Hezbollah Hands Out Cash for Lost Homes
Hezbollah started handing out stacks of crisp $100 bills Friday to residents who lost their homes to Israeli bombs -- $12,000 to each claimant at a school in south Beirut.
There were no lines and no waiting at the Shahed School in the Bourj al Barajneh neighborhood. Applicants who had signed up for the aid this week simply showed up at the school, showed identification and had only to sign a receipt. Representatives of Hezbollah, which is funded by oil-rich Iran, promptly handed residents piles of bills from a suitcase.
The direct aid was an embarrassment to the Lebanese government, which said it and United Nations agencies were undertaking assessments across the country. And even as the government remained absent from the reconstruction effort, there were other offers of private help besides Hezbollah’s direct payments.
In southern Lebanon, funerals were held Friday, the Muslim holy day, for victims of the war.
Qana, about six miles southeast of the port city of Tyre, held the most elaborate of several funerals in the south. A caravan of cars made its way from one service to the next.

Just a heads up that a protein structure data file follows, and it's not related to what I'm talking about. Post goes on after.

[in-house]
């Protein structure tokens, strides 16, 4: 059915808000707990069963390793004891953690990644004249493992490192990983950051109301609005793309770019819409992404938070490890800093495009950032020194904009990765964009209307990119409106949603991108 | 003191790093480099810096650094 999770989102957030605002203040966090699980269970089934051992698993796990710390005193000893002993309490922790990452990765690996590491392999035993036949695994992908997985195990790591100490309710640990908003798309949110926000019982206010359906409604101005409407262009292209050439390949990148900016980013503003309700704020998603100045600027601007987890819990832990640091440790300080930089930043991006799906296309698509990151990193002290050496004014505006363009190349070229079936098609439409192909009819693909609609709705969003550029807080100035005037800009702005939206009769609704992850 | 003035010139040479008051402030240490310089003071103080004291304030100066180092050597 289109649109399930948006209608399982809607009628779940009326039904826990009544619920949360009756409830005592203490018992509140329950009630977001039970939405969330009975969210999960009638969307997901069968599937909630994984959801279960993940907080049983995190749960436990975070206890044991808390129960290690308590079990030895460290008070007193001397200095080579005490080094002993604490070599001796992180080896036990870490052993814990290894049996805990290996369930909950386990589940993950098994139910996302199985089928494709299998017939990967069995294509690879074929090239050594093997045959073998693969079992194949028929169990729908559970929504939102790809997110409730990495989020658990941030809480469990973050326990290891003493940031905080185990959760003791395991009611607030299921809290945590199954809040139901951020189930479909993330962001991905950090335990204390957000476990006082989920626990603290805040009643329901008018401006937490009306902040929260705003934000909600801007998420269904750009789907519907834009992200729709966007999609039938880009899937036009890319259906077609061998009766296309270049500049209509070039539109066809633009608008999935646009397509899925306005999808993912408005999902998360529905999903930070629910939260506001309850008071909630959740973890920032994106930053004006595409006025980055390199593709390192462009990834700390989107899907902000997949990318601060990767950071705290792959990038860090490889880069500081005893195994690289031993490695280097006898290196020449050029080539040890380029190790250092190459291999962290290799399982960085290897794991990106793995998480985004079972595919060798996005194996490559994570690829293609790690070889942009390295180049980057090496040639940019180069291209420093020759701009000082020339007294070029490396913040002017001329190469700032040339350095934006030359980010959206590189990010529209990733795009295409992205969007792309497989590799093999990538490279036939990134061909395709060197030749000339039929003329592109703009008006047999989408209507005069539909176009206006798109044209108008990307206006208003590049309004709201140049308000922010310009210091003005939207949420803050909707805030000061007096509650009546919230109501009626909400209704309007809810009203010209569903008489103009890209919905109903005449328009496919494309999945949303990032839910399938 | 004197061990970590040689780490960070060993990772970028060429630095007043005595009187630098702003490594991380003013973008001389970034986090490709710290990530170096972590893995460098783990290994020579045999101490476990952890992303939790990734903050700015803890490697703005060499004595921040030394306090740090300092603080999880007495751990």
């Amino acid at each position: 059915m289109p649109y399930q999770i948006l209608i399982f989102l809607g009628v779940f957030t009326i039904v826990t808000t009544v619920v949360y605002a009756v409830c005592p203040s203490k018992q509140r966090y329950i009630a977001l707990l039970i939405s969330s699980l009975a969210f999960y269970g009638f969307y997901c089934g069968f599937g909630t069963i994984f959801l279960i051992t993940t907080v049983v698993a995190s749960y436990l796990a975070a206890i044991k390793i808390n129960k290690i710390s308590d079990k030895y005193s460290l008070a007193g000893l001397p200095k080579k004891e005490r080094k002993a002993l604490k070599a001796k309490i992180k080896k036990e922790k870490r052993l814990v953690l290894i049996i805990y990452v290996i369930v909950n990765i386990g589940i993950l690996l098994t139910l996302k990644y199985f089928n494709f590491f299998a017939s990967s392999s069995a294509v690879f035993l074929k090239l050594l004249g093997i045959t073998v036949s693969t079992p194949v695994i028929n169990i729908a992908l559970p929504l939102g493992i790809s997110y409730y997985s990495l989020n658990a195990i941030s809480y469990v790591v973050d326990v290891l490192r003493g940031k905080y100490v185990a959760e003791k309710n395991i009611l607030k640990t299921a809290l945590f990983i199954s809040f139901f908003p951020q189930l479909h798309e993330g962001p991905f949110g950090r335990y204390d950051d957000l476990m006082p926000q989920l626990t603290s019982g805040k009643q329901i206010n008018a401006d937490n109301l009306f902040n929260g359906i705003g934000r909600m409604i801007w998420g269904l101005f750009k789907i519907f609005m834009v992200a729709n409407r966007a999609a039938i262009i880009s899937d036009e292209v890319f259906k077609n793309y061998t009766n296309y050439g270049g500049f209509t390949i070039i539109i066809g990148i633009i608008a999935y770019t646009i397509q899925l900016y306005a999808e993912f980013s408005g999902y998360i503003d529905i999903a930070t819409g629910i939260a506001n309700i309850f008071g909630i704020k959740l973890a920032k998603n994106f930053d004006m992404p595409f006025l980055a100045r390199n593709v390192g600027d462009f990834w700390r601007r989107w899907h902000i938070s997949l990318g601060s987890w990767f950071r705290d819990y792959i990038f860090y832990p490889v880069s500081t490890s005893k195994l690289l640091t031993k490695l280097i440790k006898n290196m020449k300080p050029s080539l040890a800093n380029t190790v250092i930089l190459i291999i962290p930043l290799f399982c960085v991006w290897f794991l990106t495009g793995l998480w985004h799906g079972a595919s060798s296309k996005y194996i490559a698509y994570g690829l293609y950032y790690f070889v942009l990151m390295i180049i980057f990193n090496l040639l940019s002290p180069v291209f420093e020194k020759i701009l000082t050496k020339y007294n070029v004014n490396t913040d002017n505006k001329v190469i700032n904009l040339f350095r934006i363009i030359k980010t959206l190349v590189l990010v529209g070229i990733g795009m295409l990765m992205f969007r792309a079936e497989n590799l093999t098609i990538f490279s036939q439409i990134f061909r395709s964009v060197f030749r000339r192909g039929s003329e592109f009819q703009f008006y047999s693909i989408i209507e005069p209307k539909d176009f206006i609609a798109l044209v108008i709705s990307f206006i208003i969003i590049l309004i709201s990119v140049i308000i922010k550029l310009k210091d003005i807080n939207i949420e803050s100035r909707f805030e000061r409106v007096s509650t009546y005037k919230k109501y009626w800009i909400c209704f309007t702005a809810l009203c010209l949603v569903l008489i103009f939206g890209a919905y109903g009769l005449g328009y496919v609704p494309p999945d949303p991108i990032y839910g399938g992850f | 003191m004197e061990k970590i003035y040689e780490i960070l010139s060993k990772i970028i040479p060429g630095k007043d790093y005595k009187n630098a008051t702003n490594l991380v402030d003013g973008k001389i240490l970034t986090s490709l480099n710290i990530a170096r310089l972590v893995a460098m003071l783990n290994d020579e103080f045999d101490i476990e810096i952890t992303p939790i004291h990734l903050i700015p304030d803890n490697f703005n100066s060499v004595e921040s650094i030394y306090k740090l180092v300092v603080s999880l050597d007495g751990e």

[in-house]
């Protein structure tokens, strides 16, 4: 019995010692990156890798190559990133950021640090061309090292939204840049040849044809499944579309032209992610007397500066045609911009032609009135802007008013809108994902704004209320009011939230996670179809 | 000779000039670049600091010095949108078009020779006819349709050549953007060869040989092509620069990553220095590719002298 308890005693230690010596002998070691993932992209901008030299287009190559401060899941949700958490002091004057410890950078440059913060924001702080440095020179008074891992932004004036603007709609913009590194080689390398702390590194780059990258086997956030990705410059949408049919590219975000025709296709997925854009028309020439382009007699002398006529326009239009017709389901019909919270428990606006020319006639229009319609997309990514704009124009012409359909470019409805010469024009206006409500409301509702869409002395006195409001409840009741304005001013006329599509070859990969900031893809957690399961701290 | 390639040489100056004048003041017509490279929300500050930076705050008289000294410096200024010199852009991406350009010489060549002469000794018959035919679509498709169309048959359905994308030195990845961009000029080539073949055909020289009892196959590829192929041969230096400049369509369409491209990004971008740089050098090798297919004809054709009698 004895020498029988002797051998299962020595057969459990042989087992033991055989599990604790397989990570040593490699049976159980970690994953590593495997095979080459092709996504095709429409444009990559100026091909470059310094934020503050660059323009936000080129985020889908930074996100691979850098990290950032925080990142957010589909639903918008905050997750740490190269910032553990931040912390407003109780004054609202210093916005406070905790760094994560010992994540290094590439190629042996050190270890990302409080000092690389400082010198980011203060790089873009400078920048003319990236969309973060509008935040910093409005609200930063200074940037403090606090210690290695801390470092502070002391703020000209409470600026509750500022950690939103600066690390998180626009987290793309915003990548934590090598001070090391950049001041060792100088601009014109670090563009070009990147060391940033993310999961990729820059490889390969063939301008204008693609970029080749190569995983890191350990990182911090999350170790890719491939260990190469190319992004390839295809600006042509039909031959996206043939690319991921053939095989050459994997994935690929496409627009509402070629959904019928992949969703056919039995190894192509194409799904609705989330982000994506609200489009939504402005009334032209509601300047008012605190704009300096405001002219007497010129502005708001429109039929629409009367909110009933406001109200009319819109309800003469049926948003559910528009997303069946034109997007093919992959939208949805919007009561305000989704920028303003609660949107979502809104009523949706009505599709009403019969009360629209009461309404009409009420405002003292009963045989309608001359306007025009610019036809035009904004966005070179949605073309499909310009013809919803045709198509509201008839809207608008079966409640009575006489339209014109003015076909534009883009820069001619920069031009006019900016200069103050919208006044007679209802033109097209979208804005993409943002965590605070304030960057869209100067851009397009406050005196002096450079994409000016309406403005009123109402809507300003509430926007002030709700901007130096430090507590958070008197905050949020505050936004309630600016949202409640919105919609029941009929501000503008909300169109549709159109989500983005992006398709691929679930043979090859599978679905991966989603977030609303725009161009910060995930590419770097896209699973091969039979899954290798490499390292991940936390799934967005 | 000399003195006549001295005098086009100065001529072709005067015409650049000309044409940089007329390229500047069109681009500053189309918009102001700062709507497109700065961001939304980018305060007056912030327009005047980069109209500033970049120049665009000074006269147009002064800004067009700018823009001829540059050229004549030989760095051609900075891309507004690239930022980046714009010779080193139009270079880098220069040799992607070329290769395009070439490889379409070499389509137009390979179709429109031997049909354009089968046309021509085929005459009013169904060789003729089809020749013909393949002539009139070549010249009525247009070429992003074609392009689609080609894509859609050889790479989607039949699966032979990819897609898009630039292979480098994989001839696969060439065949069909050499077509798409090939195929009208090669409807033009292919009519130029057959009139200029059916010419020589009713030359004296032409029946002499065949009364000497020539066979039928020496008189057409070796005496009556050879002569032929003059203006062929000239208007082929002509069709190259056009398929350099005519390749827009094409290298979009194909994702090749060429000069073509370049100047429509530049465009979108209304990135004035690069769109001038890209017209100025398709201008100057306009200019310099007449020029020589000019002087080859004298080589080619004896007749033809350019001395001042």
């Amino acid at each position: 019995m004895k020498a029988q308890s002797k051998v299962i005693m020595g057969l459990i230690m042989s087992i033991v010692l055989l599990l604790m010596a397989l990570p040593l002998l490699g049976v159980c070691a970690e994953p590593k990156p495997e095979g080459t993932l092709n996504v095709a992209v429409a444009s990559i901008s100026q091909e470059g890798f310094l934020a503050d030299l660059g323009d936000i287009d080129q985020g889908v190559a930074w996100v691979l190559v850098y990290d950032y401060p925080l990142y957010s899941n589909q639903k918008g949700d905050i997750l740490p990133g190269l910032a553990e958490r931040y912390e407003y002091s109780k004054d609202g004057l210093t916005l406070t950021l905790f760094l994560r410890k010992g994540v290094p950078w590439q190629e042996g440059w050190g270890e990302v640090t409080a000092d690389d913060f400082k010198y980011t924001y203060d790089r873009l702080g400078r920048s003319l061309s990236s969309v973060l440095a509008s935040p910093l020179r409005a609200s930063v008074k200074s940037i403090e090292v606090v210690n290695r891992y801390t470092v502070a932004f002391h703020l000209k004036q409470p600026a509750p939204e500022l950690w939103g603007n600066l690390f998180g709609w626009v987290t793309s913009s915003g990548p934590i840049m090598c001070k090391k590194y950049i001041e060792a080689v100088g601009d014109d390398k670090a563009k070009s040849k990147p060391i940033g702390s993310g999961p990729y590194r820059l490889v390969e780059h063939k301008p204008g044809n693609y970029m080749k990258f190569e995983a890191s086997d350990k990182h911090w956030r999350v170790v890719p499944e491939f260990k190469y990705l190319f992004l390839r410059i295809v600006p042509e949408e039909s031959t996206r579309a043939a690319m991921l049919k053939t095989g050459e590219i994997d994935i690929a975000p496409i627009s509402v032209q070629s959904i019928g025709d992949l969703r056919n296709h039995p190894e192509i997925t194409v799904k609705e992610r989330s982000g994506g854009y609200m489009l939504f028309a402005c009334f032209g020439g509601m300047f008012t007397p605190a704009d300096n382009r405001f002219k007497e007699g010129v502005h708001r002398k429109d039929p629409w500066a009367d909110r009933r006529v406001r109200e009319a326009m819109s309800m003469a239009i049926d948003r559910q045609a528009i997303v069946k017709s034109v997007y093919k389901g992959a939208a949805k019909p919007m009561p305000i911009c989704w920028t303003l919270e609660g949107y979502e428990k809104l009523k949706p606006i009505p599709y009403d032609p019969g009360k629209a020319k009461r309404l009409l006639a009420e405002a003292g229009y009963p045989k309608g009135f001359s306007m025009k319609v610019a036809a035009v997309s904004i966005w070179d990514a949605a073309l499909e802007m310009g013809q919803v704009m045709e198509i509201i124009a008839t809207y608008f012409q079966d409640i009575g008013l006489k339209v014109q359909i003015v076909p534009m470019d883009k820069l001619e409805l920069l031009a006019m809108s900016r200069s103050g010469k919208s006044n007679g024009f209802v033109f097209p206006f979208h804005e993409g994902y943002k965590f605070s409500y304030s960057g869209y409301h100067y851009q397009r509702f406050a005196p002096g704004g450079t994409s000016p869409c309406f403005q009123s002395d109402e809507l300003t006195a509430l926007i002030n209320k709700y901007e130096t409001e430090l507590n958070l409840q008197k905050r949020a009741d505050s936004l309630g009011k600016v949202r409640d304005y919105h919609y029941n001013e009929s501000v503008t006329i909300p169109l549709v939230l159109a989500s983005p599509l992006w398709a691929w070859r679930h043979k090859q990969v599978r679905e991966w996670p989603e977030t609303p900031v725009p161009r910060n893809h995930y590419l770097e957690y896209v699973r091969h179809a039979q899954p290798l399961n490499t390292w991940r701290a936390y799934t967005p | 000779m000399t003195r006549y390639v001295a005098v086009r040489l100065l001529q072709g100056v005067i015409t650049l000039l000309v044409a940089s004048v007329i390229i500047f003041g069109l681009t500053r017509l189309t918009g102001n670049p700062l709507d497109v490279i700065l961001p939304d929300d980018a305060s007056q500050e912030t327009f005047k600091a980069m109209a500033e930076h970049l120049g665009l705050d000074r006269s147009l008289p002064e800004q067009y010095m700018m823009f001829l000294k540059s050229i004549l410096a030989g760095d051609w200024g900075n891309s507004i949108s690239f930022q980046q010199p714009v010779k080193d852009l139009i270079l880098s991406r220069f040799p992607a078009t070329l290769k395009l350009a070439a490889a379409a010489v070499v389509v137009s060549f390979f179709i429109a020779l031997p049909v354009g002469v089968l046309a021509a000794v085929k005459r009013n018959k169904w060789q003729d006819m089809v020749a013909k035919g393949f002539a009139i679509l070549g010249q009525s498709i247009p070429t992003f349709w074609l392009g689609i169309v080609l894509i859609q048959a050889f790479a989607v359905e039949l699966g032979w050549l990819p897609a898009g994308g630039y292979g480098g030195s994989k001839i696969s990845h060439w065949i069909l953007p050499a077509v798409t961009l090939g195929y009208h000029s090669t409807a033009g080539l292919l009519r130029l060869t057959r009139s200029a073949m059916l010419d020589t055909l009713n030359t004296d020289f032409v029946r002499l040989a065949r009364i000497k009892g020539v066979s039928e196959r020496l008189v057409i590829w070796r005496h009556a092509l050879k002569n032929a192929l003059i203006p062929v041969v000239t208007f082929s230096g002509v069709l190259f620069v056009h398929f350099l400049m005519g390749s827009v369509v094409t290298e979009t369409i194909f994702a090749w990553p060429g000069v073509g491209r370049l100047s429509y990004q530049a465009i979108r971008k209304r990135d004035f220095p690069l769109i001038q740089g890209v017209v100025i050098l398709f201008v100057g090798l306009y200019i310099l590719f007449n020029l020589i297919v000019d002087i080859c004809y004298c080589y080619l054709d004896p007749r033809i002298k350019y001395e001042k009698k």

During the war, bodies were taken to the Tyre morgue and later buried in a shallow mass grave when refrigerated trucks holding the corpses became too crowded. The bodies were exhumed Friday and taken to home villages for burial. The coffins had been marked with the names of the dead.
In the village of Srifa, 12 miles east of Tyre, more than 20 people were buried in a mass grave Friday.
In Qana, the dead were buried in individual graves alongside one another.
Funerals in northern Israeli towns had proceeded throughout the fighting, though they were sometimes disrupted by rocket fire or delayed beyond the 24-hour period specified for burial under Jewish law.